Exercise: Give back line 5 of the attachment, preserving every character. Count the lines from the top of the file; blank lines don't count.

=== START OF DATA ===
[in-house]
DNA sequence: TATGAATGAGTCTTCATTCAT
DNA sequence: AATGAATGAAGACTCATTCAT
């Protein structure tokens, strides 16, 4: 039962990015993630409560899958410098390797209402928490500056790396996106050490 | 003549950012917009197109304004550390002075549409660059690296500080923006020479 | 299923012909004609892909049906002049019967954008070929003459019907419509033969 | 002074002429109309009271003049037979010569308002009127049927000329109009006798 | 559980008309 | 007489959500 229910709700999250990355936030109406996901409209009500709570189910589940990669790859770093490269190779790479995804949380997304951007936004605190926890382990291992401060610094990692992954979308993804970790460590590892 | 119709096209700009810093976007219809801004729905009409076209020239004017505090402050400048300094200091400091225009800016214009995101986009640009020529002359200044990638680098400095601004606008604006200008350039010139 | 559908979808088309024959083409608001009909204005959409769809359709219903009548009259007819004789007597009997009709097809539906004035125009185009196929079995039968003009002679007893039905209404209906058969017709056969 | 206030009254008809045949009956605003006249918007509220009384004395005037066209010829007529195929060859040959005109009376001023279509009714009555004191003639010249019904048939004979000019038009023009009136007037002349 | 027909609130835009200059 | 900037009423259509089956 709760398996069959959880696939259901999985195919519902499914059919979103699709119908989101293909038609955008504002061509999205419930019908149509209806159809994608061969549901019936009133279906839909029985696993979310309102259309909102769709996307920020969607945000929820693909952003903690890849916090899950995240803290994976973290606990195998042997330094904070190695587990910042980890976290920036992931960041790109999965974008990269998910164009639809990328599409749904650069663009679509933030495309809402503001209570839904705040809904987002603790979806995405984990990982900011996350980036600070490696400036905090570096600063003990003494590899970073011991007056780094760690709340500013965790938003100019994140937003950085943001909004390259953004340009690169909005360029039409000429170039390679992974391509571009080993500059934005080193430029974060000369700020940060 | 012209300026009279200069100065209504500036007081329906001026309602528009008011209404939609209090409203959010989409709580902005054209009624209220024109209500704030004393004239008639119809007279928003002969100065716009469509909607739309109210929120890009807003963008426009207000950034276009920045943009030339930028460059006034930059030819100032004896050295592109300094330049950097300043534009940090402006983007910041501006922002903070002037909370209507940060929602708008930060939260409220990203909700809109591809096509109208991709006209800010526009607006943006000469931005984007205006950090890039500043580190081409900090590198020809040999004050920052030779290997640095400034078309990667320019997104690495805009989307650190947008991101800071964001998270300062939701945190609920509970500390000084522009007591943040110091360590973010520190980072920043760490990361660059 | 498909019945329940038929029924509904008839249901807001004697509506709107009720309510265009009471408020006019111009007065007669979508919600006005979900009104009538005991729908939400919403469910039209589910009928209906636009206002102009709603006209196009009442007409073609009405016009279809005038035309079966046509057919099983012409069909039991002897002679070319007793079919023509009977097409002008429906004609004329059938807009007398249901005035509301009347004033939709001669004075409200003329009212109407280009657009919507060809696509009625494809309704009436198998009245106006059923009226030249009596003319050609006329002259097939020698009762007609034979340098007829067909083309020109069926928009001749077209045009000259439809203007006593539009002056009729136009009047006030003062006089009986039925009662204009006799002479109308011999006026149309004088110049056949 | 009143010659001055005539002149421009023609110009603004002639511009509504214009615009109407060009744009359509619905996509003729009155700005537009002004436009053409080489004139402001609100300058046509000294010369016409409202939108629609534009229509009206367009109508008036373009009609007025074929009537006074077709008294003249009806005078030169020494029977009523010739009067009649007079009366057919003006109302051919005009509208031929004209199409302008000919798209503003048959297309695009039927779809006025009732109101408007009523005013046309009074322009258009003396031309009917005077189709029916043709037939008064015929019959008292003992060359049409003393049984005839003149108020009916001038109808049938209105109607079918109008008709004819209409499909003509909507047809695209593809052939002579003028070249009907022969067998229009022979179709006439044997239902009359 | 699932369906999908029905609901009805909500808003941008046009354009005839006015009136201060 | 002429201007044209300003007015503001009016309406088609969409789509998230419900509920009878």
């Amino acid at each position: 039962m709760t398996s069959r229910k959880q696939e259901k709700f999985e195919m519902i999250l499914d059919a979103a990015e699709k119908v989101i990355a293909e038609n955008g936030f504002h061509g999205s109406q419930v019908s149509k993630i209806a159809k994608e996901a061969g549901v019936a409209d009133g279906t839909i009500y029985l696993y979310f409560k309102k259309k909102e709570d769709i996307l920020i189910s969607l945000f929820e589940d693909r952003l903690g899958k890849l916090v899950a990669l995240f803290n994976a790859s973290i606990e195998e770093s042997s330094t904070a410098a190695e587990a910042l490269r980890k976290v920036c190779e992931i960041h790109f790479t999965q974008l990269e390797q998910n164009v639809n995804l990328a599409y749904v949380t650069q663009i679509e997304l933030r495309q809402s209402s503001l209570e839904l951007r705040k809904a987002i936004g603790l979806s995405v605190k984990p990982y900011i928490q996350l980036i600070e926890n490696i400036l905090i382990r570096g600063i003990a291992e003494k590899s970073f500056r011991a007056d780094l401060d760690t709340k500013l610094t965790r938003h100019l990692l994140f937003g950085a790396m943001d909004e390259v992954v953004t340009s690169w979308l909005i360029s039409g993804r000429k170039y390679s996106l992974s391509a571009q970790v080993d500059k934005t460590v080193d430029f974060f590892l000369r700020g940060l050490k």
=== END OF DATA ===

């Amino acid at each position: 039962m709760t398996s069959r229910k959880q696939e259901k709700f999985e195919m519902i999250l499914d059919a979103a990015e699709k119908v989101i990355a293909e038609n955008g936030f504002h061509g999205s109406q419930v019908s149509k993630i209806a159809k994608e996901a061969g549901v019936a409209d009133g279906t839909i009500y029985l696993y979310f409560k309102k259309k909102e709570d769709i996307l920020i189910s969607l945000f929820e589940d693909r952003l903690g899958k890849l916090v899950a990669l995240f803290n994976a790859s973290i606990e195998e770093s042997s330094t904070a410098a190695e587990a910042l490269r980890k976290v920036c190779e992931i960041h790109f790479t999965q974008l990269e390797q998910n164009v639809n995804l990328a599409y749904v949380t650069q663009i679509e997304l933030r495309q809402s209402s503001l209570e839904l951007r705040k809904a987002i936004g603790l979806s995405v605190k984990p990982y900011i928490q996350l980036i600070e926890n490696i400036l905090i382990r570096g600063i003990a291992e003494k590899s970073f500056r011991a007056d780094l401060d760690t709340k500013l610094t965790r938003h100019l990692l994140f937003g950085a790396m943001d909004e390259v992954v953004t340009s690169w979308l909005i360029s039409g993804r000429k170039y390679s996106l992974s391509a571009q970790v080993d500059k934005t460590v080193d430029f974060f590892l000369r700020g940060l050490k």